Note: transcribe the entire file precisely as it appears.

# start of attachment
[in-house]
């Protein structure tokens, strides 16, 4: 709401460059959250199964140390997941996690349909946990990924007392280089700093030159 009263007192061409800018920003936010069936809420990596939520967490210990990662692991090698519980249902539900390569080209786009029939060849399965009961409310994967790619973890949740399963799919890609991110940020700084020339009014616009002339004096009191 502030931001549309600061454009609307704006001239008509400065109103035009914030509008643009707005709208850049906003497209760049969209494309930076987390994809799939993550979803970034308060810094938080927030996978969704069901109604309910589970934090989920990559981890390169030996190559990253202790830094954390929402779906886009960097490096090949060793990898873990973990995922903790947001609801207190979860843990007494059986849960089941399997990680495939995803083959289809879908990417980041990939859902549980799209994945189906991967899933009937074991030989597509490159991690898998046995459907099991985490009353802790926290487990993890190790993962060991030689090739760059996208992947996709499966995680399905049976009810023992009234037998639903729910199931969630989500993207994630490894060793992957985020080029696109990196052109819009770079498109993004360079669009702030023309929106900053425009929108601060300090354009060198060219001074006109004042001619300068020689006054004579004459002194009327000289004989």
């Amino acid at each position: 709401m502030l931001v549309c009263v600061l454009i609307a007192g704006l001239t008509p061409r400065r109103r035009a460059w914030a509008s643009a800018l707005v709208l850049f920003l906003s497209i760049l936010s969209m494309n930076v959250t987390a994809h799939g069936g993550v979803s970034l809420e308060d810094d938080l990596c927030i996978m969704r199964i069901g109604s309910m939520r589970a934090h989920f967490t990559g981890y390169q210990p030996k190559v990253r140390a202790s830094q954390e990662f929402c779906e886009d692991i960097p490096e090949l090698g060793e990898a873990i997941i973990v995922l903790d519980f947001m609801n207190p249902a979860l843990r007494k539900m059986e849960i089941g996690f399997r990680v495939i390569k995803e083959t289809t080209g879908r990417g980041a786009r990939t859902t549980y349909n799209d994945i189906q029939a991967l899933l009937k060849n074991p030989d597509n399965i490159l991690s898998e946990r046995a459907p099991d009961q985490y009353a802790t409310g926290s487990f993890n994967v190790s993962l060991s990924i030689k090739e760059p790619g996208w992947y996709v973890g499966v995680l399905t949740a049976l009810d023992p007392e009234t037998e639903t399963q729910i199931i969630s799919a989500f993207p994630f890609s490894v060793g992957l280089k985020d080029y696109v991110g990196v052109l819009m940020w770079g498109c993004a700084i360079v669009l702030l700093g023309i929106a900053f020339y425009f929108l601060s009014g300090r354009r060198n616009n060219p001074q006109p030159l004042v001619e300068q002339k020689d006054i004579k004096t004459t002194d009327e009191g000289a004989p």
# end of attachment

[in-house]
């Protein structure tokens, strides 16, 4: 709401460059959250199964140390997941996690349909946990990924007392280089700093030159 009263007192061409800018920003936010069936809420990596939520967490210990990662692991090698519980249902539900390569080209786009029939060849399965009961409310994967790619973890949740399963799919890609991110940020700084020339009014616009002339004096009191 502030931001549309600061454009609307704006001239008509400065109103035009914030509008643009707005709208850049906003497209760049969209494309930076987390994809799939993550979803970034308060810094938080927030996978969704069901109604309910589970934090989920990559981890390169030996190559990253202790830094954390929402779906886009960097490096090949060793990898873990973990995922903790947001609801207190979860843990007494059986849960089941399997990680495939995803083959289809879908990417980041990939859902549980799209994945189906991967899933009937074991030989597509490159991690898998046995459907099991985490009353802790926290487990993890190790993962060991030689090739760059996208992947996709499966995680399905049976009810023992009234037998639903729910199931969630989500993207994630490894060793992957985020080029696109990196052109819009770079498109993004360079669009702030023309929106900053425009929108601060300090354009060198060219001074006109004042001619300068020689006054004579004459002194009327000289004989």
């Amino acid at each position: 709401m502030l931001v549309c009263v600061l454009i609307a007192g704006l001239t008509p061409r400065r109103r035009a460059w914030a509008s643009a800018l707005v709208l850049f920003l906003s497209i760049l936010s969209m494309n930076v959250t987390a994809h799939g069936g993550v979803s970034l809420e308060d810094d938080l990596c927030i996978m969704r199964i069901g109604s309910m939520r589970a934090h989920f967490t990559g981890y390169q210990p030996k190559v990253r140390a202790s830094q954390e990662f929402c779906e886009d692991i960097p490096e090949l090698g060793e990898a873990i997941i973990v995922l903790d519980f947001m609801n207190p249902a979860l843990r007494k539900m059986e849960i089941g996690f399997r990680v495939i390569k995803e083959t289809t080209g879908r990417g980041a786009r990939t859902t549980y349909n799209d994945i189906q029939a991967l899933l009937k060849n074991p030989d597509n399965i490159l991690s898998e946990r046995a459907p099991d009961q985490y009353a802790t409310g926290s487990f993890n994967v190790s993962l060991s990924i030689k090739e760059p790619g996208w992947y996709v973890g499966v995680l399905t949740a049976l009810d023992p007392e009234t037998e639903t399963q729910i199931i969630s799919a989500f993207p994630f890609s490894v060793g992957l280089k985020d080029y696109v991110g990196v052109l819009m940020w770079g498109c993004a700084i360079v669009l702030l700093g023309i929106a900053f020339y425009f929108l601060s009014g300090r354009r060198n616009n060219p001074q006109p030159l004042v001619e300068q002339k020689d006054i004579k004096t004459t002194d009327e009191g000289a004989p």